In the practice-oriented research part of our project, archiv performativ: ein Modell, in the Klingental exhibition space, we worked under trial conditions to examine the hypothesis that archives, as guardians of memory, must be actively appropriated and initiate action in order to remain vital. While relying on artefacts to do this, by reactivating them we also created new artefacts. With this practice-led part of the project, we were able to contribute examples of the performative transcription of archive material (of performances given 1998–2006 in Basel’s Kaskadenkondensator). This performative understanding of archive not only draws on the concept of archive formulated by Michel Foucault but also on more recent models of archival art and practice as well as on ideas which archival theory has itself contributed to discourse on the subject. While Foucault sees the archive as a method of constantly restructuring, transforming and constructing knowledge and statements through agents grounded in specific discourses, the art of archiving on the internet works with the concept of ‘re-using’. Online archival projects place the emphasis on accessibility, then, rather than storage. In line with performance theorist and curator Heike Roms, archival theory now stresses that documents only become evidence through the actions of the archivists. These not only administrate but also construct testimonials by means of filing systems, classification and the like. Heike Roms’ oral history project provided an important point of reference for our model archive project.
Working in and on an archive, one must make visible, or bear in mind, the selection procedures and omissions which form the archive. Consequently, the archive can be understood as categorized memory. Wolfgang Ernst puts it like this: “Like every form of memory, it is less a site of historical storage than a site of keeping [memories] at hand, making [them] available and allowing [them] to be updated; hence it is a question of inquiring into the interconnectivity of its functions in a media-archaeological sense rather than the referential illusion we call history.” This is particularly true of archives of performance art, which can only facilitate transmission and transcription through their availability and accessibility. As our survey at the start of the project showed, archives for performance art such as the Franklin Furnace Archive in New York and de Appel in Amsterdam, which have existed since the 1970s, are the exception. No archive for performance art exists in Switzerland, although there are isolated private and semi-private collections and accumulations of documentation material, which artists, organisers and a few institutions hold but do not administrate due to a lack of resources (see Part 1, ‘Findings of the qualitative research’). In this situation, although artefacts of performance art are produced and some of them preserved and stored, they are generally difficult or impossible to access. We would therefore like to propose the creation of a Swiss performance archive, analogous to current efforts on the dance and drama scene, and contribute to it the findings of our research.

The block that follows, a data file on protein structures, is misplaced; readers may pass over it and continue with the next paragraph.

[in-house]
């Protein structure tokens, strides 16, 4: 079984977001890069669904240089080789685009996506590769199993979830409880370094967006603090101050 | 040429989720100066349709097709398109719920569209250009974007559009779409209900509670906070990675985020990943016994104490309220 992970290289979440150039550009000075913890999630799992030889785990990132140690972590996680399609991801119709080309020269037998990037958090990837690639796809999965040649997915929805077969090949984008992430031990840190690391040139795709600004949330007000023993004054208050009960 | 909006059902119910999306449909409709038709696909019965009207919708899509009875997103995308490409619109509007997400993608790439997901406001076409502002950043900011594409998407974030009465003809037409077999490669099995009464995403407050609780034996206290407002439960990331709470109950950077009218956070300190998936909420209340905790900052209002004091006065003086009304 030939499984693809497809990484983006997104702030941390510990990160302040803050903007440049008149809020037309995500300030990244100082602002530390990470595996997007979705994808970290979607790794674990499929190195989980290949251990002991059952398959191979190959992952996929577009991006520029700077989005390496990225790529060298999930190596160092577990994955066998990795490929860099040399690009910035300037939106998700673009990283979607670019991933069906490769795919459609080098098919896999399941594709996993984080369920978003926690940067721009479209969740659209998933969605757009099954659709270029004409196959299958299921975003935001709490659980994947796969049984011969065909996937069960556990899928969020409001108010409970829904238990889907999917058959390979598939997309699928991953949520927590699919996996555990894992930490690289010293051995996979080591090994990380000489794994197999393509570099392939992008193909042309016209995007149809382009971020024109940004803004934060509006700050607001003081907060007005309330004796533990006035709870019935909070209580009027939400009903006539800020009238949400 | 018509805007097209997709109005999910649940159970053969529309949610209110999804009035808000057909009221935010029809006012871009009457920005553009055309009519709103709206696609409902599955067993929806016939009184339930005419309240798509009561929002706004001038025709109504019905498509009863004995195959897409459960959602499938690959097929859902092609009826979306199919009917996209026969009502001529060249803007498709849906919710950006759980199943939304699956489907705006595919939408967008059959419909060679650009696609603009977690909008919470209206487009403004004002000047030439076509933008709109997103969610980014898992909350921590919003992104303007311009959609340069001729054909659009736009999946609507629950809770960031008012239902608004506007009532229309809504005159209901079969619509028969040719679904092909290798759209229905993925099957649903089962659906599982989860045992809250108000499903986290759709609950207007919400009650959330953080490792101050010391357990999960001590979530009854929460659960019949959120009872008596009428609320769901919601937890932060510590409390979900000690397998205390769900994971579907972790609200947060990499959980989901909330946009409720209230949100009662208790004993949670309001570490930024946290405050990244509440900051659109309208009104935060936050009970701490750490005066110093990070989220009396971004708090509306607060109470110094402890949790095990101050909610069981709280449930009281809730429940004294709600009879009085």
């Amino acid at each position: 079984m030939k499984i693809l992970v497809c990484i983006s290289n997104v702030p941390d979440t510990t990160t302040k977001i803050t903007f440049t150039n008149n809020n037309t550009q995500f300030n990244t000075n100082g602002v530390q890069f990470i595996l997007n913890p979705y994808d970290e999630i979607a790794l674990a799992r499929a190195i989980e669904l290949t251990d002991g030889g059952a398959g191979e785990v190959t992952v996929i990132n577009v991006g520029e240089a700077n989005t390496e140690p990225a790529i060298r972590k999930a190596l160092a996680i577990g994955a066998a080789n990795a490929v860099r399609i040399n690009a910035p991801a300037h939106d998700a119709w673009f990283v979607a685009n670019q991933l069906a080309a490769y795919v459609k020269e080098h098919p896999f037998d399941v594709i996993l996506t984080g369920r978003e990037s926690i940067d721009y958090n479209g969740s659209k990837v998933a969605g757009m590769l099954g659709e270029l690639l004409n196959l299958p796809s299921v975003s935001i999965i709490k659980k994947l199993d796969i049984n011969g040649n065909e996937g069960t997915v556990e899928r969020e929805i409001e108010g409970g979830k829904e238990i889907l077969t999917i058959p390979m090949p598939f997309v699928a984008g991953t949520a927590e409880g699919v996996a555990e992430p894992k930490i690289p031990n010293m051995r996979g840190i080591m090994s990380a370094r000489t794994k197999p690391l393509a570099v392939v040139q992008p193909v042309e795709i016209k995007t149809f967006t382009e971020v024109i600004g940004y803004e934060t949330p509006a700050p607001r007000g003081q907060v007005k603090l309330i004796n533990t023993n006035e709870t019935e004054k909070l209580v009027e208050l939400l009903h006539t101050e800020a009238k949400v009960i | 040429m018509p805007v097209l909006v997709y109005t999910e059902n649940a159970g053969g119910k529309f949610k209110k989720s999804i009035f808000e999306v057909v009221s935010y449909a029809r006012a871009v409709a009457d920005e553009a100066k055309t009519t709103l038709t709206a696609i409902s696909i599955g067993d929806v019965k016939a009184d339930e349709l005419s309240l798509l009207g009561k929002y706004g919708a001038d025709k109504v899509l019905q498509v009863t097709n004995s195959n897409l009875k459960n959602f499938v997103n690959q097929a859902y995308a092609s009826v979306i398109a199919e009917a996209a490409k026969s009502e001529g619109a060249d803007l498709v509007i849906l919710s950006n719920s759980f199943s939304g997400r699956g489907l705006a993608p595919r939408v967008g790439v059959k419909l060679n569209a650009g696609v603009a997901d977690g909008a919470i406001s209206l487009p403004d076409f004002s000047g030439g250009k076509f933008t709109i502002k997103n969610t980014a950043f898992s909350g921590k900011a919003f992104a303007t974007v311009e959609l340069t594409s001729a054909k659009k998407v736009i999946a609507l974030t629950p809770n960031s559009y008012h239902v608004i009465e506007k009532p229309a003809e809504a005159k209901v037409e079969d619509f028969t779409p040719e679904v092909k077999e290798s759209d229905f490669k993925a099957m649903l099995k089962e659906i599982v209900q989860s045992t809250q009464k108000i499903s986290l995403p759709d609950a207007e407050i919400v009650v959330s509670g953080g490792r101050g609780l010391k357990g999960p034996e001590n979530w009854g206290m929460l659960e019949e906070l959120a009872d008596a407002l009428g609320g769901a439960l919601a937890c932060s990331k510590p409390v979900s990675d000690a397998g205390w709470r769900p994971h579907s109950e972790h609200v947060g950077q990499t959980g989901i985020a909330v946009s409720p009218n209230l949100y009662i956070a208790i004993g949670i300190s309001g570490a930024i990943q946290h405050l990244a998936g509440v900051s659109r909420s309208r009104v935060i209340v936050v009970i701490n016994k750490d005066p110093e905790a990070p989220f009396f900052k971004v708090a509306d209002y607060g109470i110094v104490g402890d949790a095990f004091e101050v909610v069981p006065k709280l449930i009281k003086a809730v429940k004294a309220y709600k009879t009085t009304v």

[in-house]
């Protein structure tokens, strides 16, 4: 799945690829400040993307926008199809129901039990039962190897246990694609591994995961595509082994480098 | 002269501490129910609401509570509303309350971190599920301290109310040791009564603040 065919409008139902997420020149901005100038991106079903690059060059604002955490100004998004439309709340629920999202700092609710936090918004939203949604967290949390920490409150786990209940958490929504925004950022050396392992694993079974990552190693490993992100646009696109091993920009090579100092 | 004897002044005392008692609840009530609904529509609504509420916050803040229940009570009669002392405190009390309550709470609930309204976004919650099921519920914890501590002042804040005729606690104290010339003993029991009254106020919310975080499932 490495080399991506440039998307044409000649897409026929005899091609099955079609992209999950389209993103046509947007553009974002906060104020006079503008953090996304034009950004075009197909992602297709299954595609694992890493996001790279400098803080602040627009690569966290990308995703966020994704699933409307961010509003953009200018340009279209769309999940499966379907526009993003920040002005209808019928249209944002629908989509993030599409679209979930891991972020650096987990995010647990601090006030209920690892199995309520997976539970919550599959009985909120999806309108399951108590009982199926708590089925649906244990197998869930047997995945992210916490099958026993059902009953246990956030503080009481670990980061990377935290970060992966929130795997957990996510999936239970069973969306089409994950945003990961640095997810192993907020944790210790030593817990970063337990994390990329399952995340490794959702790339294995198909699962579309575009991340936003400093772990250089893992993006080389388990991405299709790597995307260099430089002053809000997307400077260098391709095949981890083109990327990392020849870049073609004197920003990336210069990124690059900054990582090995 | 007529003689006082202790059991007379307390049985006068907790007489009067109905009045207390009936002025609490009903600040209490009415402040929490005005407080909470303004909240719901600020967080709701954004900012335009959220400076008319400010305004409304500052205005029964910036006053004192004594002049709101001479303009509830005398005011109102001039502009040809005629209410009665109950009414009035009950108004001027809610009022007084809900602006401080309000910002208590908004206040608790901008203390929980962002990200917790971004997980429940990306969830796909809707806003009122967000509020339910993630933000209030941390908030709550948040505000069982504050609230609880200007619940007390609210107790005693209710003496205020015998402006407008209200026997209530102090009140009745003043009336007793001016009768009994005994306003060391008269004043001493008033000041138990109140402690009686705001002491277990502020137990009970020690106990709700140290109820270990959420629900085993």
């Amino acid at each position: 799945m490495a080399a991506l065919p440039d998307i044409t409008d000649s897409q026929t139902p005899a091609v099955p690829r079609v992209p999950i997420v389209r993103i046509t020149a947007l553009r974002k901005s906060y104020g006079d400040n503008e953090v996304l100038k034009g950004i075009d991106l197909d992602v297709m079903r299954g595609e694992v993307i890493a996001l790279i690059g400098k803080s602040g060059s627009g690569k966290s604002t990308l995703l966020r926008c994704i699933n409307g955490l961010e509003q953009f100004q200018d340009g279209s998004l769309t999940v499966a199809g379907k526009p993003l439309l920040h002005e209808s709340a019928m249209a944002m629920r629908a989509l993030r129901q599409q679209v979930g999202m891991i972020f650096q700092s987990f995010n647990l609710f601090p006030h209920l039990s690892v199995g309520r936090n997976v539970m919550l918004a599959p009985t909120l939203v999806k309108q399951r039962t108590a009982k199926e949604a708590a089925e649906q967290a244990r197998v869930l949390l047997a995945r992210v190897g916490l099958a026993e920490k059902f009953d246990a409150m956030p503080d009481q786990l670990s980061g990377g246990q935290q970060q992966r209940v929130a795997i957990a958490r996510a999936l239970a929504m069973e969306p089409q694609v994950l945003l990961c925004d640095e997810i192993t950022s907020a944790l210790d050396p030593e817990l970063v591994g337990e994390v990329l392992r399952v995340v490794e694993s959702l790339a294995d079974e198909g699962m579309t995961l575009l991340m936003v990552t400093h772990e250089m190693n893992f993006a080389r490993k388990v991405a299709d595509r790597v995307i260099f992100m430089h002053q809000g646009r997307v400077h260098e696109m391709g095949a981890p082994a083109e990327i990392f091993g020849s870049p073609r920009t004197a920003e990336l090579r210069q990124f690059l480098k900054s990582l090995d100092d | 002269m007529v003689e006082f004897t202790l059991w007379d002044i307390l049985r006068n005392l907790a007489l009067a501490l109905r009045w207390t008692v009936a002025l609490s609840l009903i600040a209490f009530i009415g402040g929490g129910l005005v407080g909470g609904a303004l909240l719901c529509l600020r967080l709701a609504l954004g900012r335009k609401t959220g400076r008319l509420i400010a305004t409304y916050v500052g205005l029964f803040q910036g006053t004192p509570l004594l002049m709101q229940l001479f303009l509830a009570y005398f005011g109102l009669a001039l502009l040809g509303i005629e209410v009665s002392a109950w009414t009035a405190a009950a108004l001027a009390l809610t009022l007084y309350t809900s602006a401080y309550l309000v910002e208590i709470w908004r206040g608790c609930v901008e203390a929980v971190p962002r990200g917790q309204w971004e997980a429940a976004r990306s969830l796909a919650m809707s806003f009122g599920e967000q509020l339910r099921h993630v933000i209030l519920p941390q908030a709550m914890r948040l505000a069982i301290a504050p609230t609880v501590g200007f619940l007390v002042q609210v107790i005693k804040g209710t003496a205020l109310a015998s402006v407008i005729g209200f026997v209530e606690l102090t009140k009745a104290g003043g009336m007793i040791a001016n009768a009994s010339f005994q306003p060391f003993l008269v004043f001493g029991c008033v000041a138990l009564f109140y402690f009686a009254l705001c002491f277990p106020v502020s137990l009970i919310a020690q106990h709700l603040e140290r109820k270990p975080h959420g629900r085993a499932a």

Ebeling, Knut / Günzel, Stephan, Theorien des Archivs in Philosophie, Medien und Künsten, Kadmos, Berlin 2009, p. 18.
 Cf. Fertig, Julia, „Die Archivfalle“, in kunsttexte. Section Arts, Media, Esthetics, 1/2011, p. 5–6, http://edoc.hu-berlin.de/kunsttexte/2011-1/fertig-julia-3/PDF/fertig.pdf (last accessed 8.6.12).
 Cf. Ernst, Wolfgang, „Das Archiv als Gedächtnisort“ in: Ebeling, Knut / Günzel, Stephan, op. cit. fn 3, p. 187.
Translated from the German: „Wie jede Form des Gedächtnisses ist es weniger der Ort der historischen Aufbewahrung denn ein Ort der Bereithaltung, der Zurverfügungstellung und Aktualisierbarkeit; von daher gilt es, medienarchäologisch eher nach der Verkettung seiner Funktionen denn nach seiner referentiellen Illusion namens Geschichte zu fragen,“ in: Ernst, Wolfgang, op. cit. fn 6, p. 186.